[HOT] Level of user experience to focus on
pierzenh at yahoo.fr
Thu May 28 14:27:45 UTC 2015
The Task Manager is for both new and experienced contributors. We should not focus on new contributors by accompany them appropriately,assuring at each level that they can intituively find more infos. For example,Buttons links, sliding panels for more infos or help can be used. Communication / suppor is also important. A Button for IRC communication, or even a IRC Panel directly into the Task Manager woud be an other way to adapt to the new contriutors, support and monitor them. This same approach should be part of the OSM editors.
We also started discussions about showing different infos based on the experience of the contributors (something to define). The Nepal response with now close to 7,000 contributors in one month is forcing us to revise how we manage crowdsourcing through the task manager. Many mapathons with one day contributors, have created various problems. There is the quality of data to manage and the validation workflow.
The Task manager by itself cannot address all these problems. We will need to talk on the Technical WG, Learning WG, Activation WG about some strategies to better manage the crowdsourcing, the Mapathons in context of emergencies like Nepal and tasks with various levels of difficulty.
Good documentation, easy access to the documentation, integration of the documentation in the tools (a side panel that shows how to trace a building, etc) Documentation and workflows specific to the Mapathons, tools to support and monitor the mapathons, these are various ways to approach this problem.
The design of the Task Manager should be part of a Global workflow for crowdsourcing.
De : Daniel O'Connor <daniel.oconnor at gmail.com>
À : Bryan Housel <bryan at 7thposition.com>
Cc : "hot at openstreetmap.org" <hot at openstreetmap.org>
Envoyé le : Jeudi 28 mai 2015 9h56
Objet : Re: [HOT] Level of user experience to focus on
I think https://github.com/openstreetmap/iD/issues/1657 sort of started in the right direction - the JOSM style, super complicated hard to understand validation messages aren't what you want, but the more the editor can suggest to me small improvements I want to make the better. If its real time or on new contributions, well; fantastic - discourages bad data getting in. That might not be feasible though.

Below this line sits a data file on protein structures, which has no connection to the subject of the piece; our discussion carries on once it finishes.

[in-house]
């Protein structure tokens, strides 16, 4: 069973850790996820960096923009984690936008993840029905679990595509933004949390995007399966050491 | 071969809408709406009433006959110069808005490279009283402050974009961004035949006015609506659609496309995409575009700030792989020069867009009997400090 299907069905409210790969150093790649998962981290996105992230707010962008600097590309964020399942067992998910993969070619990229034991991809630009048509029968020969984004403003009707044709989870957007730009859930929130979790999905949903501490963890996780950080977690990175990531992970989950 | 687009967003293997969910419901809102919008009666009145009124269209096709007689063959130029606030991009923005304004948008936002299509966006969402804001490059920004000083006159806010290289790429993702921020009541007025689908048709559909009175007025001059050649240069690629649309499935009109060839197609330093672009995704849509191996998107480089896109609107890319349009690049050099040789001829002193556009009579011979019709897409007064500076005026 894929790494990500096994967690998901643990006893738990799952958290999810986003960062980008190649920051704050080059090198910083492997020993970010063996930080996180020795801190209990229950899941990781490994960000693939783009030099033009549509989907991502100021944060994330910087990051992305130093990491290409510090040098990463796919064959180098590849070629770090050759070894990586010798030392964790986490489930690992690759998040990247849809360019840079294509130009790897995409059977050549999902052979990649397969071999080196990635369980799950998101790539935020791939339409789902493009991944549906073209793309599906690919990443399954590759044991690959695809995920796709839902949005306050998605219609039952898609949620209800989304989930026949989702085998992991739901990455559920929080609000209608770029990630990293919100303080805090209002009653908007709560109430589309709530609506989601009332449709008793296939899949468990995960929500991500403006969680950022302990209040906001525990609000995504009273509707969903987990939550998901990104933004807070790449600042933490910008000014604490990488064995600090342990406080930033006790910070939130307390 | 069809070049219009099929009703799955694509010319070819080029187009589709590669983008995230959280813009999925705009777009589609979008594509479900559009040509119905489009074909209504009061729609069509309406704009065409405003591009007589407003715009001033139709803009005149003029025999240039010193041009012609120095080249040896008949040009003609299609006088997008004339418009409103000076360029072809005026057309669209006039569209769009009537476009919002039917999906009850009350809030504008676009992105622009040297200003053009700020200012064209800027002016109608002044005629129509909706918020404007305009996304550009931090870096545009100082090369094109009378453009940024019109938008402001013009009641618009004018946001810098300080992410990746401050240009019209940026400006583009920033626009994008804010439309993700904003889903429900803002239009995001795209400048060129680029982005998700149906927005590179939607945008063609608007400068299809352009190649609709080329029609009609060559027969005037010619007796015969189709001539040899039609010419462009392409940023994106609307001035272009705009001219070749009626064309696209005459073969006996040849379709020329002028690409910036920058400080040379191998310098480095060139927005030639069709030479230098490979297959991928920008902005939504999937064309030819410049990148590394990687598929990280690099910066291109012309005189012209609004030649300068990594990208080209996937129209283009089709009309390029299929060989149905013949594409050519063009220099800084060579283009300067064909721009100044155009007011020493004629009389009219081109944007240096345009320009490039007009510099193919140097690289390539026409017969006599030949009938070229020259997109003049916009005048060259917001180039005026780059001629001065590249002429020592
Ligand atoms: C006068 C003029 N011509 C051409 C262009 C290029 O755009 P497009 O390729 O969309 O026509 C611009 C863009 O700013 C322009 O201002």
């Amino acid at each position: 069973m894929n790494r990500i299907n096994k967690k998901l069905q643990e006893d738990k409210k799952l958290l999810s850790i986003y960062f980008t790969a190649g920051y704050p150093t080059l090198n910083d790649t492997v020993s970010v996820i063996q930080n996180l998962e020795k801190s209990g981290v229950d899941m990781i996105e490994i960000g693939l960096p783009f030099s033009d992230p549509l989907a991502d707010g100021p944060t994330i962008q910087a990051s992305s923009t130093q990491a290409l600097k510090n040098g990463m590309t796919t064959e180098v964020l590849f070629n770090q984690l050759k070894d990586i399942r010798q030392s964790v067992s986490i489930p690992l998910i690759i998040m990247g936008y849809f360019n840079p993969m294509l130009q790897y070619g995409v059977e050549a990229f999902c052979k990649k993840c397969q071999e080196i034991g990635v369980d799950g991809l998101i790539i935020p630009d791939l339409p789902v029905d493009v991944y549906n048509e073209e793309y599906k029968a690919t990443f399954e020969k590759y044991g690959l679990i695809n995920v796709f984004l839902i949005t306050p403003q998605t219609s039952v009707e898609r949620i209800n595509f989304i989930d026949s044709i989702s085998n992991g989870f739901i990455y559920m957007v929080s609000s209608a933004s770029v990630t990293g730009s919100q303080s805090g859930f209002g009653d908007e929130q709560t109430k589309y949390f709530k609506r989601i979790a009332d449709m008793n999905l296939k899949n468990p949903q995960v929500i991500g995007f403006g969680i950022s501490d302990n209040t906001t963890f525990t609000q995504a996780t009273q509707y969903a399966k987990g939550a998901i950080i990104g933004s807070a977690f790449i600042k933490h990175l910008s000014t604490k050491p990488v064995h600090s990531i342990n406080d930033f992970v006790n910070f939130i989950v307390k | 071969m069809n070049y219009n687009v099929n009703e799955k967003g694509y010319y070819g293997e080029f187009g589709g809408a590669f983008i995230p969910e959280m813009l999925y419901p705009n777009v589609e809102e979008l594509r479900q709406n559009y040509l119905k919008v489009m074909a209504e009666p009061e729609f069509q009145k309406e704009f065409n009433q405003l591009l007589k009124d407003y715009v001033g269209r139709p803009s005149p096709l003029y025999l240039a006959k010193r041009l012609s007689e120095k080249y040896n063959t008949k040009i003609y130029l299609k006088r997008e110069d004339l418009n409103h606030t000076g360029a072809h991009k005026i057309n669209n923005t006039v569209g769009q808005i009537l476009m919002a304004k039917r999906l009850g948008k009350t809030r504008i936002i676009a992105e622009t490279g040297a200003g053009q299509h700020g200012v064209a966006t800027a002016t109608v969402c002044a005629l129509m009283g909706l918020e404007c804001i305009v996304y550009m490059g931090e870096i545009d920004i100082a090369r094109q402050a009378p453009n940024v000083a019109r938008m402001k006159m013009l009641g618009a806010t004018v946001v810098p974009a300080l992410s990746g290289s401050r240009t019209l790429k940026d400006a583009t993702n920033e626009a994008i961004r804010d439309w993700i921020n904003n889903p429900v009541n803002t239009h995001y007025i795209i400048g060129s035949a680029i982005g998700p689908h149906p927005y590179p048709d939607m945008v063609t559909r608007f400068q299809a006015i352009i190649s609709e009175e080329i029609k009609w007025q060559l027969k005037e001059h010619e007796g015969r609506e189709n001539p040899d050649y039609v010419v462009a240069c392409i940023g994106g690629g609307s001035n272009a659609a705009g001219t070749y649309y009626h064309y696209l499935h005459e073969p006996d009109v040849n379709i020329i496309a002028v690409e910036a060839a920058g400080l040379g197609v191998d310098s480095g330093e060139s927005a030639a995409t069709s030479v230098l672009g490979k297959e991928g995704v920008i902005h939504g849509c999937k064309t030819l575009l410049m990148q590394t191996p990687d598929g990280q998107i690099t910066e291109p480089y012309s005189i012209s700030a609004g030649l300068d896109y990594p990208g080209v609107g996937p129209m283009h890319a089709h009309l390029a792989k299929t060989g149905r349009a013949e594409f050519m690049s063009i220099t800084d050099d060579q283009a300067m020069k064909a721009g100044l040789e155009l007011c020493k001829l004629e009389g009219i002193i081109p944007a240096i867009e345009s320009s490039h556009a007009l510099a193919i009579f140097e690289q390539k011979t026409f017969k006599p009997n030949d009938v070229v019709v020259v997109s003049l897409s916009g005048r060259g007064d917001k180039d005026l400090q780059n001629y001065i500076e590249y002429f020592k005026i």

You've previously said things like: "I think I might like it a little better if iD did very little validation and had an API integration with a dedicated validator like keepright." - that's probably a really feasible incremental step.
Imagine the workflow:
- New-ish user opens a tile in the tasking manager. - A flag to ID in the URL asks it to render the osmose error feed for that bounding box - New-ish user sees a few buildings, roads, etc. One of them has a red marker or outline on it. - User clicks on it, not having see it before - a message suggests that this is tagged with landuse and is a building. - Oops thinks the user, I thought about tagging like this, I guess that's not right. If we're lucky; I wonder if I can fix it. Outcomes: user learns from the 'mistakes' of others, but it's still very much suggestion based - more about gentle encouragement than having someone down the track invalidate your work with a terse message you don't understand.
That's... possibly a bit specific and maybe should be shifted into github somewhere to be kicked around further; but yeah...
On Thu, May 28, 2015 at 11:01 PM, Bryan Housel <bryan at 7thposition.com> wrote:
To your second point: Are there specific things that I can prioritize in iD to make it more suitable for new users performing HOT tasks? For example, I’ve made some progress on implementing a 2-click building drawing mode and hope to have that in the next iD release. And presets are something that are very easy for us change too.
Would be happy to start a conversation about this..
> On May 28, 2015, at 9:15 AM, Dan S <danstowell+osm at gmail.com> wrote:
> Hi Rekth,
> That's a great question. My perspective, as an occasional HOT facilitator:
> The learning curve for people getting into HOT has two "steep bits".
> The SECOND steep bit is advanced users learning how to use josm,
> learning how to validate etc. I've actually been surprised that this
> second steep bit doesn't seem too off-putting for people. The FIRST
> steep bit is when they're still quite new and learning how to use the
> TM, how to read aerial imagery, how to trace ways, etc. It's that
> first bit where the Tasking Manager could help facilitate their
> experience (especially since there are many complexities outside of
> the Tasking Manager), and where the TM could make sure that they have
> a positive, fluid experience that they feel good about repeating. So
> personally, I'd certainly say focus on the first-time or second-time
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